I grew up in a home that genuinely modeled the truth of God to me.
Every morning, as we ate our cheerios, we read the scriptures together. We talked about God as if he were real, living in our home just down the hall. I came into self-awareness and my own need for redemption at a young age and was baptized in a creek, down in an actual holler. The community that surrounded me was light on doctrine but thick with love. We stood on the creek bank and sang a Petra song, and in that precious moment, a seed was planted within me.
Years later, at important intervals of crisis, the steady presence of the Holy Spirit would find me, like a thick cloud of humidity that I couldn’t escape. God was with me, even in my fear and my running. He would not let me go, even when I wanted to be lost.
I finally came to a moment of total submission and relented to the pursuit of God, and like warm water pouring from the top of my head on down, he was baptizing me once again for his purpose. He pursued me and won me over with his love and it changed me forever.
Soon after, a new wife and mother, I began to study the scriptures again (like I had done in my youth.) Picking up my old NIV bible and a journal, I would scratch out my prayers and simple thoughts about what I was reading. It started small, quiet, inconsistent. But I kept going back because it was like returning home. I was being fed by the words.
Awhile later, I joined a women’s bible study. What started as a way for me to get a little Tuesday-night break from mothering, soon became something so much more. We would gather around a plastic conference table and drink cups of tea and watch a video, or share answers from our workbooks, and we would always pray. It was a time for me to listen and learn, to allow that seed to break open and take root. To be watered and sprout the faintest signs of fruit. The women there were deep wells of wisdom and they overflowed with generosity for a young woman who was thirsty.
A handful of years went by and we moved house, left that church, and I went back to school to pursue my undergrad in Bible and Theology. I choose that major because the school I wanted to attend offered it at half price; I really choose it because I never tired of reading and thinking and writing about God. It seems almost silly to even admit that, but I just didn’t. He was endlessly fascinating to me– the scriptures were like a treasure trove that I would never see the bottom of. To think that I could go to school, practically for free, and study God? Amazing.
Now that I am getting to the meat of my program, the reading is getting good, but also more complex. The writing is stretching me. The work is difficult at times, but a satisfying kind of difficult. The way that I grew up wasn’t particularly heavy on dogma (and I am grateful for that) but through my studying, I am also discovering the theological roots of many of our beliefs. You see, even if you don’t think in theological terms -and most people don’t- you are still motivated by theological belief. We all are, without exception. Even those who have no interest in God, or who have a stern atheistic worldview, are still driven by their thoughts on who God is (or isn’t.) None of us escape the fact that we live out of our belief.
Furthermore, because we are human, and children of Adam, we naturally operate from our soul: our mind, our will, and our emotions. We can have theological ideas from the place of our soul that will drive our life in very practical ways: in our decision making process, in our emotional reactions, in our complex doctrinal statements. However, if we are born again, we become heirs of Christ and we are new creatures. We still retain the soul, our original stamp of created being, but we are now breathed on by the rauch of God, the breath of life. Our spirit-man is now alive in Christ and we have a new way to see, a new way to understand. We are being transformed by his life.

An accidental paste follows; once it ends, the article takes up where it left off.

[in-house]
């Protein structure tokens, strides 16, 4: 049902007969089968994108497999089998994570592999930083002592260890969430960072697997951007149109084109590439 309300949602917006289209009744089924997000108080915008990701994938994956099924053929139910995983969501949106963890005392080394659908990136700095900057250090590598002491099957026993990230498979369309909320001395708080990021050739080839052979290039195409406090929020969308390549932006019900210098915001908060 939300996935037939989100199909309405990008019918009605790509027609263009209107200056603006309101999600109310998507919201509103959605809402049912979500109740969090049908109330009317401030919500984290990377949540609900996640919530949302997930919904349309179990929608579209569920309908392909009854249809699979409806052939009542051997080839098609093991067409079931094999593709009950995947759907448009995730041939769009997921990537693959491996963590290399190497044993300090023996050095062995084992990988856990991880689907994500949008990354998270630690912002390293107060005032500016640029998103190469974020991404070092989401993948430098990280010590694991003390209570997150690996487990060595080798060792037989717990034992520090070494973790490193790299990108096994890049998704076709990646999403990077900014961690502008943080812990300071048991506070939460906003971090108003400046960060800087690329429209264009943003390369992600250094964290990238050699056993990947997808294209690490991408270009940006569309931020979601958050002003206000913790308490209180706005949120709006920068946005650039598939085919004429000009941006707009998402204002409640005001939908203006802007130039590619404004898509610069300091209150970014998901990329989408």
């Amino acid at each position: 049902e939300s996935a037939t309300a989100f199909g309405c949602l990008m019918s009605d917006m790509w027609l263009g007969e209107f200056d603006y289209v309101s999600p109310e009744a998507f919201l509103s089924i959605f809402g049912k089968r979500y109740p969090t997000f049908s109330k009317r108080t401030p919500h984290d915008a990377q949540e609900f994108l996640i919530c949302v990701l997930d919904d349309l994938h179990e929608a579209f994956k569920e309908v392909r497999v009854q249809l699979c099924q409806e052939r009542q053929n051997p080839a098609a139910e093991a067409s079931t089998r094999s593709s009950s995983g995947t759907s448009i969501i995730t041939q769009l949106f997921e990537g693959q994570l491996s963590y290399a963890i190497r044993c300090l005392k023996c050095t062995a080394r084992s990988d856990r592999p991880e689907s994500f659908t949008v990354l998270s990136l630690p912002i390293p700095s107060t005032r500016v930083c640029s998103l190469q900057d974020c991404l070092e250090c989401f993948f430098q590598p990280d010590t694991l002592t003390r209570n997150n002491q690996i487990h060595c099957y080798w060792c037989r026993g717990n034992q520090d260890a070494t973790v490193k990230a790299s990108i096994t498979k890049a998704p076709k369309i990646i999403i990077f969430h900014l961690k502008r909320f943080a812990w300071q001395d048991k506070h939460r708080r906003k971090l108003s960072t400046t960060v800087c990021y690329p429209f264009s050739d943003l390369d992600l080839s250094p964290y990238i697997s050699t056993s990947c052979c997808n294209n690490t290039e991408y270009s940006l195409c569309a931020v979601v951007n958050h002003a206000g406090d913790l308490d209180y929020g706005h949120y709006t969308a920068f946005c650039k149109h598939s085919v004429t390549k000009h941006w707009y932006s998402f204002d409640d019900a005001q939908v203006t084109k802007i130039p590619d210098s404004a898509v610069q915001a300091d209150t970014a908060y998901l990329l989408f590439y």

I’m beginning to see that it is from this place that we can think about God, write about God, and most importantly, know God. It is from this seat of communion that we can partake of Christ’s life and be fed in our spiritual center. His word becomes fire in our minds, blazing through all that we thought we knew about God. His presence becomes water, washing us of our selfishness, and refreshing us from within. To “do theology” from this place is to live life with the Spirit of Jesus Christ leading us, teaching us, and sharing with us from himself.
Francis A. Schaeffer said that,
“doctrinal rightness and rightness of ecclesiastical position are important, but only as a starting point to go on into a living relationship— and not as ends in themselves.”
It is good for us to wrestle with what we believe about God, but only if we are doing that coram Deo, in his presence. Apart from him, the study of doctrine will only feed our ego– it will never bring spiritual life. But before him, at his feet, if we read his word and listen for the Spirit’s guidance, if we remain humble and teachable before our elders in the faith, if we run to the wisdom of the Lord before the wisdom of man, then our theological learning can be worship. We can bring him glory as we savor his riches. We can go deeper because of love, by returning the love that he first gave us, and from that love we can grow in understanding of our great God.
Our education must go beyond frameworks of thought and become experiential. Without the presence of the living God in our midst, all of our theology is worthless. But by his Spirit, we are lead into all truth. May it be so for all who are hungry.